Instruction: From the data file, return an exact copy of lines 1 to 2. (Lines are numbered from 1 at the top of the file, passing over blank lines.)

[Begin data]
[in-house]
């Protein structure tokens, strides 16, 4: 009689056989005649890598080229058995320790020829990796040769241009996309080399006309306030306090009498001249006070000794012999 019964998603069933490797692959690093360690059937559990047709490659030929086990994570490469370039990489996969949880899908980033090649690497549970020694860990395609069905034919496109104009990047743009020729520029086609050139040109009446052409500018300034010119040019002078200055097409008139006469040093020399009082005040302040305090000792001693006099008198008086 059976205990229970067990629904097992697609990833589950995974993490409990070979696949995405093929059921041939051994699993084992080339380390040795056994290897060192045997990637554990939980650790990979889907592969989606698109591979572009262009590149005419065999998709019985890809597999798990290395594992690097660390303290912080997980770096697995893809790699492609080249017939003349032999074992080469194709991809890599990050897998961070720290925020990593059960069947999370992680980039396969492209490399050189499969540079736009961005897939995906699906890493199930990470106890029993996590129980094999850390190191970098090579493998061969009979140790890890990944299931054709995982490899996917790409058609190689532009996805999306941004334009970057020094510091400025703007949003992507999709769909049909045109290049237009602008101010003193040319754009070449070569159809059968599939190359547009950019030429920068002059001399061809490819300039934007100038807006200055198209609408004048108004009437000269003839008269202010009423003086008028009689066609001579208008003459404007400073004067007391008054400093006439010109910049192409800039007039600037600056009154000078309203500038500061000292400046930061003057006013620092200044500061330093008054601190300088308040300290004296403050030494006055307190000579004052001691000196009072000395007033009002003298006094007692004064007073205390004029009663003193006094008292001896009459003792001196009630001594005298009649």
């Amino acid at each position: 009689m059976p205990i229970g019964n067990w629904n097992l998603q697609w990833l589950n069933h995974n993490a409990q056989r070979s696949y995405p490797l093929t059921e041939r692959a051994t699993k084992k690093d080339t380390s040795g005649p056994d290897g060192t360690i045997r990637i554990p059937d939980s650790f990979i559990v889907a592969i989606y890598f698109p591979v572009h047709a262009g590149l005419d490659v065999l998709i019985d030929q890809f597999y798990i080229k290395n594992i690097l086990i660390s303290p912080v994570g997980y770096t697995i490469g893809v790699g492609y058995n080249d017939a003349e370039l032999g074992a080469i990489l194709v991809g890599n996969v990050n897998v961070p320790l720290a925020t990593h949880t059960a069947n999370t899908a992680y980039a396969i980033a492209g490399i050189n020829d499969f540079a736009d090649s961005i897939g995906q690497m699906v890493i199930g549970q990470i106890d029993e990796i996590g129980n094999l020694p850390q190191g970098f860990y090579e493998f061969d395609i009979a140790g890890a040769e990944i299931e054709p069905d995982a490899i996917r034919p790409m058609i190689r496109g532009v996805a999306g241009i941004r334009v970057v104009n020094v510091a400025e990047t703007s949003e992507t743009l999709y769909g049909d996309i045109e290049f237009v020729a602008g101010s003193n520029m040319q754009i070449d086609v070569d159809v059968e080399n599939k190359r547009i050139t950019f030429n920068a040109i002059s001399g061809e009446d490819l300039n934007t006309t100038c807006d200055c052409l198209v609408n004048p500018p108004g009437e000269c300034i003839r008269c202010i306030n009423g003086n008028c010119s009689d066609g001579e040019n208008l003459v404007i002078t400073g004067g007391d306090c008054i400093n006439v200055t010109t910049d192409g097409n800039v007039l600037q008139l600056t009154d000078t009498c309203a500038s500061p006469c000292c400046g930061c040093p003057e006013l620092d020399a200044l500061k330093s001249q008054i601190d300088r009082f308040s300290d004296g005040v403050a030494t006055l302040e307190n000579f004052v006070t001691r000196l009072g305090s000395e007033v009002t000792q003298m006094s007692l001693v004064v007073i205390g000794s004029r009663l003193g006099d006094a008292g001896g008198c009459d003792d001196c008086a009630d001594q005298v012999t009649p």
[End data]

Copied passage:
[in-house]
């Protein structure tokens, strides 16, 4: 009689056989005649890598080229058995320790020829990796040769241009996309080399006309306030306090009498001249006070000794012999 019964998603069933490797692959690093360690059937559990047709490659030929086990994570490469370039990489996969949880899908980033090649690497549970020694860990395609069905034919496109104009990047743009020729520029086609050139040109009446052409500018300034010119040019002078200055097409008139006469040093020399009082005040302040305090000792001693006099008198008086 059976205990229970067990629904097992697609990833589950995974993490409990070979696949995405093929059921041939051994699993084992080339380390040795056994290897060192045997990637554990939980650790990979889907592969989606698109591979572009262009590149005419065999998709019985890809597999798990290395594992690097660390303290912080997980770096697995893809790699492609080249017939003349032999074992080469194709991809890599990050897998961070720290925020990593059960069947999370992680980039396969492209490399050189499969540079736009961005897939995906699906890493199930990470106890029993996590129980094999850390190191970098090579493998061969009979140790890890990944299931054709995982490899996917790409058609190689532009996805999306941004334009970057020094510091400025703007949003992507999709769909049909045109290049237009602008101010003193040319754009070449070569159809059968599939190359547009950019030429920068002059001399061809490819300039934007100038807006200055198209609408004048108004009437000269003839008269202010009423003086008028009689066609001579208008003459404007400073004067007391008054400093006439010109910049192409800039007039600037600056009154000078309203500038500061000292400046930061003057006013620092200044500061330093008054601190300088308040300290004296403050030494006055307190000579004052001691000196009072000395007033009002003298006094007692004064007073205390004029009663003193006094008292001896009459003792001196009630001594005298009649």